Hondo Anvil Herald (Hondo, Tex.), Vol. 88, No. 52, Ed. 1 Thursday, December 23, 1976 Page: 1 of 26
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MESS AT CHRISTMAS.. Boh
and Ann Peden at Peden’s Rexall
Drug received an unwelcome
Christinas time visit lust week
when iniruders broke into their
store Other pictures can be
found elsewhere in this issue of the
Anvil Herald [Fhotos By Tony
‘Forge thy tongue on an anviCof truth.
f«nd what flies up. though it be but a
I spark, shall have weight '' Pindar
BY BURN IS K. LAWRENCE
. . time of the year when all
hearts should hold onh happi
ness, thankfulness and good
Oh, were it only so.
If only we all could face each of
our hrothtrs and truthfully say.
“I love you ." what a great world it
If only we all could look upward
and truthfully say, "Thank you,
lord, for all the blessings you
have given me" without at the
same time asking Him for more,
what a satisfied world this would
If only we all could face each
and ev»r\ day with a cheery,
friendly attitude to all we meet,
what a pleasant world this would
But, unfortunately, our world is
filled with human beings find we
are not' perfect. Therefore, we
stress our frailties: we ask for
more thap we give; we growl when
CHRISTMAS IS THE
we .should smile: and we at time's
allow our hearts to he Filled with
hale, and if not this strong, at
bust disgust for our fellowman.
So our world is not perfect; our
world is not all pleasantries; our
world is not all cheery "good
mornings and I love yous."
Y'et, despite these sour atti-
tudes. we find that this time of the
year seems to cast them all in a
glow that, at least temporarily,
tends to bide the seamy si die of
The love of the Christmas
season, although strained by the
crass commercialism so prevalent
in our times, permeates the world
and for a- short while dulls our
tempers and stills our tongues
from harsh sayings.
It somehow brings on a smile
strange to many lips and a seldom
heard cheerful, "Merry Christmas
and a Happy New Year To All
Children write Santa letters
Is Admiral Byrd there? I didn't think
Hey, are you at the North Foie? Or are
you in Alaska?
It’s probably cold.
Well, how are the reindeer? Are they
ready to go around the world'
Anyway. 1 would like a duck, and a
digital watch. I also want a ten dollar bill.
James I). Feden
Dear Santa, •
I have been a good boy l love you
Santa If vou think I’m a good boy. bring
me a motorcycle You are a very good
man I f vou are a very good man. bring me
h truck I have tried to obey my father and
mother nil during the past year I want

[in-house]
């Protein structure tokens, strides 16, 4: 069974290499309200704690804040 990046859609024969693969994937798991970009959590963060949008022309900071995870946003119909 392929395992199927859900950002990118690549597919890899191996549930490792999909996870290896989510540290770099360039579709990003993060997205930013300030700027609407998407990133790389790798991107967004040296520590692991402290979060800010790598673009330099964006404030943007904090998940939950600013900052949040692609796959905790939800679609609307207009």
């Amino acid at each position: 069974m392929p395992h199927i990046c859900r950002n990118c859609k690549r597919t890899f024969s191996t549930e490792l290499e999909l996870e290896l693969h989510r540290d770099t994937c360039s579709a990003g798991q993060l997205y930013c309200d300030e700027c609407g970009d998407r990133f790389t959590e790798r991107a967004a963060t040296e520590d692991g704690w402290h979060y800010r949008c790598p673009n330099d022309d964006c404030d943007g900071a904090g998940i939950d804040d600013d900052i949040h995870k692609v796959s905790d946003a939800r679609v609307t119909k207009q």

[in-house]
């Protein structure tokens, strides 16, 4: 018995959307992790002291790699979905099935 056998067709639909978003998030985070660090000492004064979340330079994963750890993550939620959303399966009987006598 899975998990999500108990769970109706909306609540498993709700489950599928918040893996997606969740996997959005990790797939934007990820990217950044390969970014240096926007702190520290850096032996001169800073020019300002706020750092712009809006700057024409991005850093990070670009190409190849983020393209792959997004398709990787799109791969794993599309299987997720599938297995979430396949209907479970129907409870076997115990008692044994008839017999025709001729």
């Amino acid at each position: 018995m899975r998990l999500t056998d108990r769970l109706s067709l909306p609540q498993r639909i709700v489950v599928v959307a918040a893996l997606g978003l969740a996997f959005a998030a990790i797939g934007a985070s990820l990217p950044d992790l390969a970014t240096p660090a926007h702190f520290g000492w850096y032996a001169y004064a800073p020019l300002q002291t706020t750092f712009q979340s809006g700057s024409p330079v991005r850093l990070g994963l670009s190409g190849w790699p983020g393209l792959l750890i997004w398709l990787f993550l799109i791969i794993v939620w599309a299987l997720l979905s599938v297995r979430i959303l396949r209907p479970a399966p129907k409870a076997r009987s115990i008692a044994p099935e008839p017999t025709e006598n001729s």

vou t o bring me a big gun this ( hnstmas.
I have been good this year. I admit that
some days I was hard to get along with,
but most of the time I was not too had. If
you think I should have a BB gun. would
you pifUHp gpt one for me * llianks Siinta.
• Y’our friend,
No mystery to
Source of water covering
farmland, say geologists
Geologists and Soil Conservation
District technicians say there is no
mystery about the source of water
that is inundating several thousand
acres *)f farmland south of Hondo.
“We’ve had a lot of rain over the
past 12 years,” they say, "and it
has no place to go.1’
They also say they have given
Rene Aelvoet, who^e story appear-
ed here and in the San Antonio
Express and on Channel 5 tele-
vision last week, a suggested
MEDINA COUNTY’S LEADING NEWSPAPER SINCE 1886
Published each Thursday at 1601 Ave. K, Hondo. S6.83 per vdar
in county. $8 out of state. 2nd Class Postage paid at
Hondo, Texas 78861.
88TH YEAR NO. 52 28 PAGES IN TWO SECTIONS 15c
HONDO, MEDINA COUNTY, TEXAS
THURSDAY. DECEMBER 23, 1976
Thieves make early
visit to Peden's
Hondo police say they have
"some leads" in the burglary of
Peden's Rexall Drug last week
when intruders • took over $800
worth of meYchandise and met
The thieves, or thief, not only
took the merchandise ami medica-
tions, but also scattered items all
over the floor throughout the area.
The break-in occurred sometime
late Wednesday (Dec. 15) night, of
early Thursday Dec. 16) morning.
Entry was made through a-small
hole in the roof which the intruders
chopped out after overturning an
airconditioning unit on top of the
Speculation was that whoever
committed the break-in were either
extremely lucky on the spot they
picked or they had "cased the
place” from inside, because their
• entrv came almost in the exact
center of a small area blocked in by
electrical conduits and right where